National Lung Cancer AwarenessNational Lung Cancer Awareness Month raises much needed attention to the topic of tobacco use and the many oral health risks of smoking. While smoking is directly correlated with lung cancer, it is also tightly linked to many serious dental conditions including oral cancer. This year, in honor of National Lung Cancer Awareness Month, we want to shine light on the affects of smoking on our oral health, and its importance as we age.
Tobacco use in AdultsThe Centers for Disease Control and Prevention (CDC) estimates about 42.1 million people, or 18.1 percent of all adults in the United States smoke cigarettes. The American Cancer Society estimates in 2015 about 221,200 new cases of lung cancer and 158,040 deaths from lung cancer will occur. Lung cancer amounts for about 27% of all cancer deaths and is the leading cause of cancer death among men and women. About 2 out of 3 people diagnosed with lung cancer are 65 or older.
Oral Health Side Effects
Smoking can lead to stained teeth and tongue, bad breathe, dulled sense of taste and smell, gum disease, tooth loss, slow healing after surgical procedures, and most severe, oral cancer, which can spread to the lips, tongue, mouth and throat.
Your teeth become stained due to the nicotine and tar in the tobacco. After years of smoking your teeth can become almost brown. People who smoke are generally more likely to produce bacterial plaque, which leads to gum disease. Smoking causes a lack of oxygen in the bloodstream so the infected gums are unable to heal. In addition, smoking affects your immune system, which leads smokers to have weaker defenses against infections like gum disease. Gum disease is the most common cause of tooth loss in adults.
Smoking and Oral CancerMost people know that smoking can cause lung and throat cancer, but it is actually one of the main causes of oral cancer as well. Cancer can appear in the mouth, and then affect the lips, tongue, cheeks and throat. Oral cancer is more common in people over 40, particularly men. There are more than 640,000 cases of mouth cancer diagnosed each year worldwide and it’s the eleventh most common cancer. Most cases of mouth cancer are linked to tobacco and alcohol, which includes chewing tobacco, cigarette, cigar and pipe smoking. Smokeless Tobacco Is Equally As Harmful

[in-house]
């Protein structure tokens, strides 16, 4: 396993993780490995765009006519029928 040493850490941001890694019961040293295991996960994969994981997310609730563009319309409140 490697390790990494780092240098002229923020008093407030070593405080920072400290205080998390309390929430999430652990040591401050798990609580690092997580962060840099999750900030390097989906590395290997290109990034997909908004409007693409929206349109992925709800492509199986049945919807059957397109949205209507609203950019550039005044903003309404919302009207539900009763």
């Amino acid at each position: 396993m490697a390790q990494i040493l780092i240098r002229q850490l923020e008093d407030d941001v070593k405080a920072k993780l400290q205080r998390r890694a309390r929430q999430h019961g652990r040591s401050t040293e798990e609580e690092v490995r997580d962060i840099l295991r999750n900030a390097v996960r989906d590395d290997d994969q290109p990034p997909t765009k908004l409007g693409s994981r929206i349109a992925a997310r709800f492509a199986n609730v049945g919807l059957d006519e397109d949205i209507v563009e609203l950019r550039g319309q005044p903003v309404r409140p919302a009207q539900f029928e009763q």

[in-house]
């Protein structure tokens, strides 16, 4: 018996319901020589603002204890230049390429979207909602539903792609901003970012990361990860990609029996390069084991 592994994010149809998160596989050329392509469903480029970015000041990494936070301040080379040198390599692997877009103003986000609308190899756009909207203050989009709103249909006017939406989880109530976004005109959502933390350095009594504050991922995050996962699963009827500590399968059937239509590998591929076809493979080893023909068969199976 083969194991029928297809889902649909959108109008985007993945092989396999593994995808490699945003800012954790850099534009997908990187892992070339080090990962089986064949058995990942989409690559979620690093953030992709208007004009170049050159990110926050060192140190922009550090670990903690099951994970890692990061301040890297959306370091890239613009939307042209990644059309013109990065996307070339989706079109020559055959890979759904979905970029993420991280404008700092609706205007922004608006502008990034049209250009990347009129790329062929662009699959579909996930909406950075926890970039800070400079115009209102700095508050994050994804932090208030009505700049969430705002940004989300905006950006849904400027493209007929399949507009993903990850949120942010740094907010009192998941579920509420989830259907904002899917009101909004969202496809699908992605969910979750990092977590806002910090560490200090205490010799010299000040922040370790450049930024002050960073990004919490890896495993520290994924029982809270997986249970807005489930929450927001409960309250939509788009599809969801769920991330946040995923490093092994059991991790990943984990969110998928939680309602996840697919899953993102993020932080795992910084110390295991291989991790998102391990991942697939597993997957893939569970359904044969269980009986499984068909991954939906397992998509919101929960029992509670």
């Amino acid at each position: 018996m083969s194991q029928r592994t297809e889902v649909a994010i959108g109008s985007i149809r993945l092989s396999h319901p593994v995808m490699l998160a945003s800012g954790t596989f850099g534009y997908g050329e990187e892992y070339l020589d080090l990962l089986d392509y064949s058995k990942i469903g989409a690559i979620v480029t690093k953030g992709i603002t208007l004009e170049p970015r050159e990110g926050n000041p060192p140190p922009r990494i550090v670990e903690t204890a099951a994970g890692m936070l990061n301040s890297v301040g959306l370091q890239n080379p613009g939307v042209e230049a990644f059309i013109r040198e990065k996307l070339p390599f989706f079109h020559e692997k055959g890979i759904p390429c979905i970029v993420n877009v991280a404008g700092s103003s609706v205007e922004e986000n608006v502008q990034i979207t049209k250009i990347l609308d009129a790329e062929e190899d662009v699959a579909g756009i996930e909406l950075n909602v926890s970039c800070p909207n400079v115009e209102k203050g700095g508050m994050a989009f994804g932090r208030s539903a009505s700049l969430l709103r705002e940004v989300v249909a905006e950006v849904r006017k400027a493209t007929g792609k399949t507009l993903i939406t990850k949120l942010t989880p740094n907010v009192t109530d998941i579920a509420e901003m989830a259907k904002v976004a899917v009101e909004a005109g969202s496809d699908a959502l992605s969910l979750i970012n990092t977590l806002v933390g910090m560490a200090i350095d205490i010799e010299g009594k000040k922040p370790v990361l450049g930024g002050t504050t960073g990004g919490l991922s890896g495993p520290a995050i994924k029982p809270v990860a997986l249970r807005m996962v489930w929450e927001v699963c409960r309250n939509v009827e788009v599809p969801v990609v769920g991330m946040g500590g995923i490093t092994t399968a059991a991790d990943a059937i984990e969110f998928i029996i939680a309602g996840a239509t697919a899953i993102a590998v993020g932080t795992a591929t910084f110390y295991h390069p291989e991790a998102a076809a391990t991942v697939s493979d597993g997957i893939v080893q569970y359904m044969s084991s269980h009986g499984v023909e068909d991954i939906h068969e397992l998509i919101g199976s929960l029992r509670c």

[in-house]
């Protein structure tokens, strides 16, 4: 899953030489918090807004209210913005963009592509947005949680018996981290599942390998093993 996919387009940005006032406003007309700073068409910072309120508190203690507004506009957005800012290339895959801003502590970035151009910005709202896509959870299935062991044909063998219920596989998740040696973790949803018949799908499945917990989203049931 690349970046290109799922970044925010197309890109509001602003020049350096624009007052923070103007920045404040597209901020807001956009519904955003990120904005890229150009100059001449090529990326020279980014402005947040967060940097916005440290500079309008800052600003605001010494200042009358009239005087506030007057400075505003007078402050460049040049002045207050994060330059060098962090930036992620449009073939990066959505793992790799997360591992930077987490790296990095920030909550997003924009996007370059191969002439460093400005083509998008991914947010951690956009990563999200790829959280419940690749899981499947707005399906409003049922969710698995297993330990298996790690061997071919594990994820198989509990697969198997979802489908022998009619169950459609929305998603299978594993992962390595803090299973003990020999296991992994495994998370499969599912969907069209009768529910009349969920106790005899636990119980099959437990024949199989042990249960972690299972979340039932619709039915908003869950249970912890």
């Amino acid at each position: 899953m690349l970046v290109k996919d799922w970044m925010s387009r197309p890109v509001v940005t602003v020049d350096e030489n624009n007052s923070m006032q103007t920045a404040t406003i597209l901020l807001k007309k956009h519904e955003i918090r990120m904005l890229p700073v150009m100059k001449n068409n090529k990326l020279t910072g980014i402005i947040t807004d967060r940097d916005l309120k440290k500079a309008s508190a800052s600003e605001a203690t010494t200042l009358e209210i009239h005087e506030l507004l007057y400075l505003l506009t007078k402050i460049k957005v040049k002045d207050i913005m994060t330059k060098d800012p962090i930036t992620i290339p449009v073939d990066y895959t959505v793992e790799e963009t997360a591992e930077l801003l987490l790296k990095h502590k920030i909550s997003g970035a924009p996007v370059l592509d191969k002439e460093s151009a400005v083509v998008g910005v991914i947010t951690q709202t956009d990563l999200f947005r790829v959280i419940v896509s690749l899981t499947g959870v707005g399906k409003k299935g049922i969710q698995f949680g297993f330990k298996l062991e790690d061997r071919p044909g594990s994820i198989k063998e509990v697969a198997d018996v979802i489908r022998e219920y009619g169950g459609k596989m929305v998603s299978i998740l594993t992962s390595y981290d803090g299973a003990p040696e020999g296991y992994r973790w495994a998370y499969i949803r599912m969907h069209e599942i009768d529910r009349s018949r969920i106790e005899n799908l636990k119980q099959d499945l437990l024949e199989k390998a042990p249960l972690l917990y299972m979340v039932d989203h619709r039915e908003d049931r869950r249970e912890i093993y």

Smokeless tobacco products are not any safer. Smokeless tobacco products such as snuff and chewing tobacco contain at least 28 chemicals that have been shown to increase the risk of oral cancer, cancer of the throat, and cancer of the esophagus. Chewing tobacco and snuff both contain higher levels of nicotine than cigarettes, which make it harder to quit. Smokeless tobacco irritates gum tissue, which causes it to recede from your teeth. Once the gum tissue recedes, your teeth roots are exposed, increasing risk of tooth decay. In addition, exposed roots are more sensitive to hot and cold, which makes eating and drinking uncomfortable.
A study conducted in 2003, the Canadian Community Health Survey, which was a multistage, nationwide household survey, asked a series of questions related to oral health status. Current smokers were more likely to report oral health problems compared with people who had never smoked. Current smokers also reported sensitivity of teeth to hot or cold, toothache and pain in the mouth or face near the mouth. Current smokers were also more likely to report denture use and social limitations because of their teeth.